Aaron Judge continues his pursuit of home-run history on Thursday night as the Yankees host the Red Sox. Judge homered three times in two games on Sunday and Tuesday — the Yankees were off Monday — to move to 60 on the season. His next blast, No. 61, will tie him with Roger Maris for the most in American League and Yankees single-season history.
Judge hit No. 60 on Tuesday night in the ninth inning, and the homer to left-center field sparked a wild Yankees comeback against Pittsburgh reliever Wil Crowe. Judge is now one of just six players with a 60-homer season in MLB and he moved into a tie with Babe Ruth for eighth-most in a single season. Judge played well on Wednesday, though he didn’t hit a long ball, going 2 for 4 with two doubles while scoring two runs. He came to the plate for a fifth try at a home run in the eighth inning of a blowout win, but was walked on four pitches.
Can Judge move up the leaderboard on Thursday night and catch (and, potentially, pass) Roger Maris? Here’s what you need to know about the game.
Yankees vs. Red Sox streaming info
Time: 7:15 p.m. ET | Date: Thursday, Sept. 22
Location: Yankee Stadium, New York
TV channel: Fox
Live stream: fuboTV (try for free), MLB.tv
Featured Game | New York Yankees vs. Boston Red Sox
MLB home run leaderboards
Judge enters Wednesday’s game tied for eighth on the single-season MLB home run list and tied for second on the American League single-season home run list. Take a look:
Most single-season home runs, MLB
1. Barry Bonds, 73, 2001
2. Mark McGwire, 70, 1998
3. Sammy Sosa, 66, 1998
4. Mark McGwire, 65, 1999
5. Sammy Sosa, 64, 2001
6. Sammy Sosa, 63, 1999
7. Roger Maris, 61, 1961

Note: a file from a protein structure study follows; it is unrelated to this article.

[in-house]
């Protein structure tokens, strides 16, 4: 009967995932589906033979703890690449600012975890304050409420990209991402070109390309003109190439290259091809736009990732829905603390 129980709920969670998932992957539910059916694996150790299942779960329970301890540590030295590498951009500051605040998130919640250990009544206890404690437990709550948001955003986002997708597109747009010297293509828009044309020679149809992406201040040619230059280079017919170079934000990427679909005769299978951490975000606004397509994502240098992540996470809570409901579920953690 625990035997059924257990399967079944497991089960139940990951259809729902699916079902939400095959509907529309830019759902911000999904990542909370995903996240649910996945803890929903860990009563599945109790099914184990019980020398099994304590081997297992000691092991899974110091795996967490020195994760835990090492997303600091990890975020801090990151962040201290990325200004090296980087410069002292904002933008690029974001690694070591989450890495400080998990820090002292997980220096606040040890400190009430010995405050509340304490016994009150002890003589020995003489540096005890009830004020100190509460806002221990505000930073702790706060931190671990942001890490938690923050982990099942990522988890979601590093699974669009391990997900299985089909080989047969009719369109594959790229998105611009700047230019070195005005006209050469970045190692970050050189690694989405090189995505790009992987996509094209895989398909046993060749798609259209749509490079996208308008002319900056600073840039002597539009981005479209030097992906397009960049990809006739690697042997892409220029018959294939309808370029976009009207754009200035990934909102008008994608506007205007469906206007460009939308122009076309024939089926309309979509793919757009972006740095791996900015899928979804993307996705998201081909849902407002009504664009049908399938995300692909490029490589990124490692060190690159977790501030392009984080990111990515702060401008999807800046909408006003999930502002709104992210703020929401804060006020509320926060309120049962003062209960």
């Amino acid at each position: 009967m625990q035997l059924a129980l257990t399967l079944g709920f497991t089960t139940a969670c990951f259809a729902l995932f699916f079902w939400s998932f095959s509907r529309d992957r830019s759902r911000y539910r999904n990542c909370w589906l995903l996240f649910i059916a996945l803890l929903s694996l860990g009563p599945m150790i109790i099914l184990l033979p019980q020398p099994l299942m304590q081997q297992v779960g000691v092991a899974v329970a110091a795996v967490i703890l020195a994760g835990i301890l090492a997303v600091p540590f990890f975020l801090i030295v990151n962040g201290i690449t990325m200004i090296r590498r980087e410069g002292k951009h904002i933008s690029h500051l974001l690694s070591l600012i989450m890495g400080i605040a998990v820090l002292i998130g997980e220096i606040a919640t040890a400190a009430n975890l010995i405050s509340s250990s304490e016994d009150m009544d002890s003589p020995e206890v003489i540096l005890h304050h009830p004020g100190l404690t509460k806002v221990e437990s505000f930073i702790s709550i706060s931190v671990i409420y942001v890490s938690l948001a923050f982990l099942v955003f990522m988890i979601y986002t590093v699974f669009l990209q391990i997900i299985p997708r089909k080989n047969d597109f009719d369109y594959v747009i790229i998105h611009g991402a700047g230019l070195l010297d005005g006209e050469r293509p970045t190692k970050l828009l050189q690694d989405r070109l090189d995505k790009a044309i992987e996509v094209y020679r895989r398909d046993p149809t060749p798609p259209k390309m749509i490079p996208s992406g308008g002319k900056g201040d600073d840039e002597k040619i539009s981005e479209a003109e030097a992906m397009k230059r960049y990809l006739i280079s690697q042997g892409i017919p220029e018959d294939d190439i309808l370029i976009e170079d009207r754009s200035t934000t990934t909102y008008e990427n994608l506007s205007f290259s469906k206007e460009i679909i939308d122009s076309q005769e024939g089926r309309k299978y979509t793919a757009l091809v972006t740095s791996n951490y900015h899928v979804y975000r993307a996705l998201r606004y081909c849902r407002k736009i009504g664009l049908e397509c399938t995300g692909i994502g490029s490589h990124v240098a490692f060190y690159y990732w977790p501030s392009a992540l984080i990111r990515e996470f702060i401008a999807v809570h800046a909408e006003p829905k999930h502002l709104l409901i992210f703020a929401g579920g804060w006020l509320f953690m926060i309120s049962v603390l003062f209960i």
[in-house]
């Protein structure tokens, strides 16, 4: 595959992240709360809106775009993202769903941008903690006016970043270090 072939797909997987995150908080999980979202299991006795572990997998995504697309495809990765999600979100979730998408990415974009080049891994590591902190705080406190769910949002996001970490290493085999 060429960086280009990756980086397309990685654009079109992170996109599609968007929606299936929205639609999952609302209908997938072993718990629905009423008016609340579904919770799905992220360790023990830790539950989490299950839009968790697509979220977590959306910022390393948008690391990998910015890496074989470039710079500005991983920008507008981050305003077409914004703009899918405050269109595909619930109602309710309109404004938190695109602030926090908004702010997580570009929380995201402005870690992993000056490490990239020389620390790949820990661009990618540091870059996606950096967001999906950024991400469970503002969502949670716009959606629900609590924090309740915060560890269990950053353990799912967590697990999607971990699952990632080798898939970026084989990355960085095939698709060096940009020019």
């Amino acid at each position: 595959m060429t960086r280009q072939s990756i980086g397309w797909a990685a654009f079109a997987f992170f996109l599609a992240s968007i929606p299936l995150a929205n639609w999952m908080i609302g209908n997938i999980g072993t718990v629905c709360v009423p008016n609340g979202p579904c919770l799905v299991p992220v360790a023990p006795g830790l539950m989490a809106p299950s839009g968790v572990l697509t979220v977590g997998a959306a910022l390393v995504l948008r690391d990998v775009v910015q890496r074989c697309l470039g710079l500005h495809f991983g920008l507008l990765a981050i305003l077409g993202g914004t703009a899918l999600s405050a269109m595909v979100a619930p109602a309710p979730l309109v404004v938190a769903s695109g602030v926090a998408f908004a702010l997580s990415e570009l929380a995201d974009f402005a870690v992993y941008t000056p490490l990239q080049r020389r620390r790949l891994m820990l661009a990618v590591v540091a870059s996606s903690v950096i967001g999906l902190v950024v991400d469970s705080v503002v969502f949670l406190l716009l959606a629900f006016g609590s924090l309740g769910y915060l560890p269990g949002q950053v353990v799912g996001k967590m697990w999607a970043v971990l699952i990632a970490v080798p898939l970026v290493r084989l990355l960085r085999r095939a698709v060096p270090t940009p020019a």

T8. Aaron Judge, 60, 2022
T8. Babe Ruth, 60, 1927
Most single-season home runs, American League
1. Roger Maris, 61, 1961
T2. Aaron Judge, 60, 2022
T2. Babe Ruth, 60, 1927
T4. Hank Greenberg, 58, 1938
T4. Jimmie Foxx, 58, 1932
6. Alex Rodriguez, 57, 2002
The Red Sox send veteran right-hander Michael Wacha to the mound to start on Thurdsday. Wacha, 31, is in the midst of a career renaissance. After seven years with the Cardinals, 2013-19, he endured rough seasons with the Mets and Rays before signing with the Red Sox for 2022. In 20 starts this season, he’s 11-1 with a 2.61 ERA (160 ERA+), 1.03 WHIP and 92 strikeouts in 114 innings.
As can be seen in that stat line, Wacha isn’t a high-volume strikeout guy, so the chances of Judge being able to put the ball in play multiple times are pretty good.
Wacha has been good at keeping the ball in the yard this season. He’s given up 11 home runs, which is 0.9 per nine innings against a league average of 1.1 HR/9.
Though much better at home (1.72 ERA in Fenway Park), Wacha isn’t bad on the road, having pitched to a 3.36 ERA with six home runs allowed in 61 2/3 road innings. He threw seven scoreless innings against the Yankees this year in their only previous matchup, though that came in Fenway. He actually had great success in Yankee Stadium last season (0.71 ERA in 12 2/3 innings).
Now for the big takeaway, something that will surely be highlighted with great effort on the broadcast: Judge is 0 for 14 with nine strikeouts in his career against Wacha.
This is not a predictive stat and it’s still a tiny sample, but sometimes head-to-head data can be an indicator that a matchup suits either the pitcher or hitter. Sure, we can throw out the three at-bats from 2017, but the other 11 were either last year or this year.
Also, Wacha is averaging about 5 2/3 innings per start, so the Red Sox bullpen will figure at some point, too. Judge has had some success against notable members of the bullpen, such as Matt Barnes (2 for 7, HR), Ryan Brasier (3 for 7, HR) and Kaleb Ort (1 for 2, HR).